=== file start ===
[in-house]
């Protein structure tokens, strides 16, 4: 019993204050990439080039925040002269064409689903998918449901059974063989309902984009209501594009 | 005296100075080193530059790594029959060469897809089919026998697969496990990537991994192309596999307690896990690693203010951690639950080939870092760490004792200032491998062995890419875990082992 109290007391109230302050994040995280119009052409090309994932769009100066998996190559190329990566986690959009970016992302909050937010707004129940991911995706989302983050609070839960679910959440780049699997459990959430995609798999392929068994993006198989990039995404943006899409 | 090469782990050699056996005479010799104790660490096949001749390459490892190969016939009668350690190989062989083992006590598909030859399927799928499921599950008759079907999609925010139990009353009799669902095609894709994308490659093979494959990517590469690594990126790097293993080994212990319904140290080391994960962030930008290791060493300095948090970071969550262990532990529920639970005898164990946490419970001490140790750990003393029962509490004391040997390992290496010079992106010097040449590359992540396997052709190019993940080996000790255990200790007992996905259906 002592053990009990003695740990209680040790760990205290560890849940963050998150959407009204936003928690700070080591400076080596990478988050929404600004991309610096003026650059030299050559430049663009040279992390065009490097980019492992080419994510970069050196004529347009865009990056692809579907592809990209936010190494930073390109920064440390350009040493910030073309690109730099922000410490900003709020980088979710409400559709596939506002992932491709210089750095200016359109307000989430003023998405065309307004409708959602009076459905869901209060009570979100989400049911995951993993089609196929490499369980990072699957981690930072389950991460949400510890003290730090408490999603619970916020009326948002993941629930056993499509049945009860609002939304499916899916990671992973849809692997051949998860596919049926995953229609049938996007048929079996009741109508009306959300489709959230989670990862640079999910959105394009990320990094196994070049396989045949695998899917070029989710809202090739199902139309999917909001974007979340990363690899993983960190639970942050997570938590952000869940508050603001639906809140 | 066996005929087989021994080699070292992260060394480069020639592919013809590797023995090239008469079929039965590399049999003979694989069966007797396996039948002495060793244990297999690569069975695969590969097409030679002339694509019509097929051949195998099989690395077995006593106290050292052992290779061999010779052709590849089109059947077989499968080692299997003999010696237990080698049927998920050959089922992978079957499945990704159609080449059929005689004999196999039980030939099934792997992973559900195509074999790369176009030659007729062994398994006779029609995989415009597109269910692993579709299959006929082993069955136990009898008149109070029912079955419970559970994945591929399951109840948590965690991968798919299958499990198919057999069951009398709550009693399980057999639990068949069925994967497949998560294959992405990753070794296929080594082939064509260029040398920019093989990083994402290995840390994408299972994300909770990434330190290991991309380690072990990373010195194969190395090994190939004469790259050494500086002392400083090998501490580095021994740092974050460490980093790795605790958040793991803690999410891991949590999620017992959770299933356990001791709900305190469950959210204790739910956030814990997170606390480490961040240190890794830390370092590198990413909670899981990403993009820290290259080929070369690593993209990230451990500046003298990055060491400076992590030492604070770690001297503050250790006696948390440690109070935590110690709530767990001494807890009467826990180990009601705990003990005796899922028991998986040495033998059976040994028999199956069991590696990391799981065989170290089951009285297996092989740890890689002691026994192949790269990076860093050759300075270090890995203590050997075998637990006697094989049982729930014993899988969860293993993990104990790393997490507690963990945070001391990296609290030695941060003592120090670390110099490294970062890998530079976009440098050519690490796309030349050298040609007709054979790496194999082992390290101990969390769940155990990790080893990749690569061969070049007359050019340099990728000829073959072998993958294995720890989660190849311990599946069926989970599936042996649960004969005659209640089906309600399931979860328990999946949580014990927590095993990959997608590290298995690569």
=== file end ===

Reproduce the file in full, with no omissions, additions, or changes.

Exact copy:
[in-house]
């Protein structure tokens, strides 16, 4: 019993204050990439080039925040002269064409689903998918449901059974063989309902984009209501594009 | 005296100075080193530059790594029959060469897809089919026998697969496990990537991994192309596999307690896990690693203010951690639950080939870092760490004792200032491998062995890419875990082992 109290007391109230302050994040995280119009052409090309994932769009100066998996190559190329990566986690959009970016992302909050937010707004129940991911995706989302983050609070839960679910959440780049699997459990959430995609798999392929068994993006198989990039995404943006899409 | 090469782990050699056996005479010799104790660490096949001749390459490892190969016939009668350690190989062989083992006590598909030859399927799928499921599950008759079907999609925010139990009353009799669902095609894709994308490659093979494959990517590469690594990126790097293993080994212990319904140290080391994960962030930008290791060493300095948090970071969550262990532990529920639970005898164990946490419970001490140790750990003393029962509490004391040997390992290496010079992106010097040449590359992540396997052709190019993940080996000790255990200790007992996905259906 002592053990009990003695740990209680040790760990205290560890849940963050998150959407009204936003928690700070080591400076080596990478988050929404600004991309610096003026650059030299050559430049663009040279992390065009490097980019492992080419994510970069050196004529347009865009990056692809579907592809990209936010190494930073390109920064440390350009040493910030073309690109730099922000410490900003709020980088979710409400559709596939506002992932491709210089750095200016359109307000989430003023998405065309307004409708959602009076459905869901209060009570979100989400049911995951993993089609196929490499369980990072699957981690930072389950991460949400510890003290730090408490999603619970916020009326948002993941629930056993499509049945009860609002939304499916899916990671992973849809692997051949998860596919049926995953229609049938996007048929079996009741109508009306959300489709959230989670990862640079999910959105394009990320990094196994070049396989045949695998899917070029989710809202090739199902139309999917909001974007979340990363690899993983960190639970942050997570938590952000869940508050603001639906809140 | 066996005929087989021994080699070292992260060394480069020639592919013809590797023995090239008469079929039965590399049999003979694989069966007797396996039948002495060793244990297999690569069975695969590969097409030679002339694509019509097929051949195998099989690395077995006593106290050292052992290779061999010779052709590849089109059947077989499968080692299997003999010696237990080698049927998920050959089922992978079957499945990704159609080449059929005689004999196999039980030939099934792997992973559900195509074999790369176009030659007729062994398994006779029609995989415009597109269910692993579709299959006929082993069955136990009898008149109070029912079955419970559970994945591929399951109840948590965690991968798919299958499990198919057999069951009398709550009693399980057999639990068949069925994967497949998560294959992405990753070794296929080594082939064509260029040398920019093989990083994402290995840390994408299972994300909770990434330190290991991309380690072990990373010195194969190395090994190939004469790259050494500086002392400083090998501490580095021994740092974050460490980093790795605790958040793991803690999410891991949590999620017992959770299933356990001791709900305190469950959210204790739910956030814990997170606390480490961040240190890794830390370092590198990413909670899981990403993009820290290259080929070369690593993209990230451990500046003298990055060491400076992590030492604070770690001297503050250790006696948390440690109070935590110690709530767990001494807890009467826990180990009601705990003990005796899922028991998986040495033998059976040994028999199956069991590696990391799981065989170290089951009285297996092989740890890689002691026994192949790269990076860093050759300075270090890995203590050997075998637990006697094989049982729930014993899988969860293993993990104990790393997490507690963990945070001391990296609290030695941060003592120090670390110099490294970062890998530079976009440098050519690490796309030349050298040609007709054979790496194999082992390290101990969390769940155990990790080893990749690569061969070049007359050019340099990728000829073959072998993958294995720890989660190849311990599946069926989970599936042996649960004969005659209640089906309600399931979860328990999946949580014990927590095993990959997608590290298995690569």